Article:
Perceived Functional Benefits of Prisons

Mass incarceration seems to serve practical purposes in the free market paradigm of the United States. Many communities and their politicians claim that prisons foster economic growth. So long as the government acts as a rational, market actor, the theory predicts the formation of a new industry, creating jobs, tax-revenue, etc. Disregarding the obvious inattention to the inmates’ needs, many studies (e.g. here and here) have illustrated prisons' ineffectiveness. Nevertheless, mass incarceration is widely believed to foster economic growth in America. One thing prisons certainly do achieve is artificial inflation of crucial population statistics.

Prisons also have another practical function that fits snugly into the free market system: cheap labor. Requiring prisoners to work cuts costs (a “rational” act) and simultaneously provides inexpensive labor for outside corporations. For example, Virginia authorized joint ventures between prisons and private businesses, proclaiming that prisons are “Wide Open to Business,” and have “willing, experienced workers [with] no employee benefit packages to fund." Having a constant supply of free labor allows American businesses to fine-tune their labor costs with no risk of losing warm bodies. The incentive for mass incarceration is all too obvious.


While many might agree that rehabilitation should be the ultimate goal of our criminal justice system, the reality is that mass incarceration is unlikely to subside anytime soon. The first step in achieving such massive change is to understand why this phenomenon has developed. The recent devotion to free market ideology provides numerous answers. Stigmatized by the corollaries of this paradigm, inmates are incarcerated to provide mental and purported practical benefits for society. In light of the recent economic meltdown, this analysis will hopefully facilitate a reexamination of our criminal justice system and produce much needed social change.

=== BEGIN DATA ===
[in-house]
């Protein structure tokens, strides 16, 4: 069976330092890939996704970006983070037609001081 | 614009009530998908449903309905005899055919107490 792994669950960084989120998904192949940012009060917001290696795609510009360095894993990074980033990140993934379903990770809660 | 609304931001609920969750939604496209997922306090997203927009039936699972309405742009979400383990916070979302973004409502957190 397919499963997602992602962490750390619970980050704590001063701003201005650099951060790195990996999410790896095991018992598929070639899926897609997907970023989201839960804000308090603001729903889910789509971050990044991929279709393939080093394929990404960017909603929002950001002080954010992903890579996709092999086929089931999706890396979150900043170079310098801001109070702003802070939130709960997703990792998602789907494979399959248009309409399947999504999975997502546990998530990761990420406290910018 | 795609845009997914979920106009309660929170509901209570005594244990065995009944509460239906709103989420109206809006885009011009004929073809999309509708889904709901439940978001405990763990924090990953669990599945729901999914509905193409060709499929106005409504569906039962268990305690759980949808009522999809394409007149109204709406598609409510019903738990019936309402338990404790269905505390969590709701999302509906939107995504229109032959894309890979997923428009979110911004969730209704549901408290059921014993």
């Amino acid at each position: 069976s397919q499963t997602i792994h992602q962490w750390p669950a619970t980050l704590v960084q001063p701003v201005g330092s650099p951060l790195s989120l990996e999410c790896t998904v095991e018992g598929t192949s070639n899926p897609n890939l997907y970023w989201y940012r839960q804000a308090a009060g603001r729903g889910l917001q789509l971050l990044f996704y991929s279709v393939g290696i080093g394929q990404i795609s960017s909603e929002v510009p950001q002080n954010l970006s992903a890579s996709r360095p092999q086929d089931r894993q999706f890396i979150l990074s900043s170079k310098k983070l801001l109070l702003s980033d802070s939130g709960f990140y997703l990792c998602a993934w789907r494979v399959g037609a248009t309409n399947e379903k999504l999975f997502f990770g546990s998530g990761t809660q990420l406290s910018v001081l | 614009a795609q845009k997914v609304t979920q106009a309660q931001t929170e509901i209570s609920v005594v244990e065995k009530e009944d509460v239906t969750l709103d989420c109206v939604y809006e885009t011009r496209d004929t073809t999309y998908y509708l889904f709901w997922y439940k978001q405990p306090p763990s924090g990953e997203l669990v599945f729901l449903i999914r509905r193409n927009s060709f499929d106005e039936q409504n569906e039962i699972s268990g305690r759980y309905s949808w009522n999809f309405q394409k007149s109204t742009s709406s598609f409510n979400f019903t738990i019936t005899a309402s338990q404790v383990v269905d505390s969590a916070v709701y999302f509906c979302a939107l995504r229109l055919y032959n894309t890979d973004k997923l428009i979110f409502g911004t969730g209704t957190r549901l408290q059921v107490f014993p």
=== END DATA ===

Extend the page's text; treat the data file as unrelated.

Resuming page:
• I don't understand the analysis here. For some reason, anti-regulatory pro-business laissez-faire ideology is supposed to be connected in so direct a way to the American enthusiasm for incarceration, that it can be seriously proposed that a downturn in the economy will result in changes in the theory of criminal punishment, not because we can't afford to imprison as extensively as we do now, but for some less immediate cultural reason, which after two readings I'm not sure I can specify. (My puzzlement is made worse by the fact that free market ideology is used to explain both why people defend prisons as good for economic development and attack prisons on NIMBY grounds.)

  • It is true, of course, that recession is bringing about a crisis in prison funding, as can be seen most clearly at this stage in California. I do not see any sign, however, that the change is in attitudes about whether we should imprison large numbers of people, but only in our ability to fulfill our appetite for incarceration given the cost. If you had public opinion data, or indeed any species of evidence to present in support of your conclusions, it would have been welcome.

  • This draft is definitely an attempt to address the problems with the first draft, and it constitutes progress. What it needs next is some factual support, and some analytic clarification.


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Attachments Attachments

  Attachment Action Size Date Who Comment
pdf LCP63DWinterSpring2000P257.pdf props, move 309.9 K 19 Apr 2009 - 18:09 KeithEdelman Rethinking Welfare Rights, Journal of Law and Contemporary Problems, Duke University
r6 - 08 Jan 2010 - 22:10:22 - IanSullivan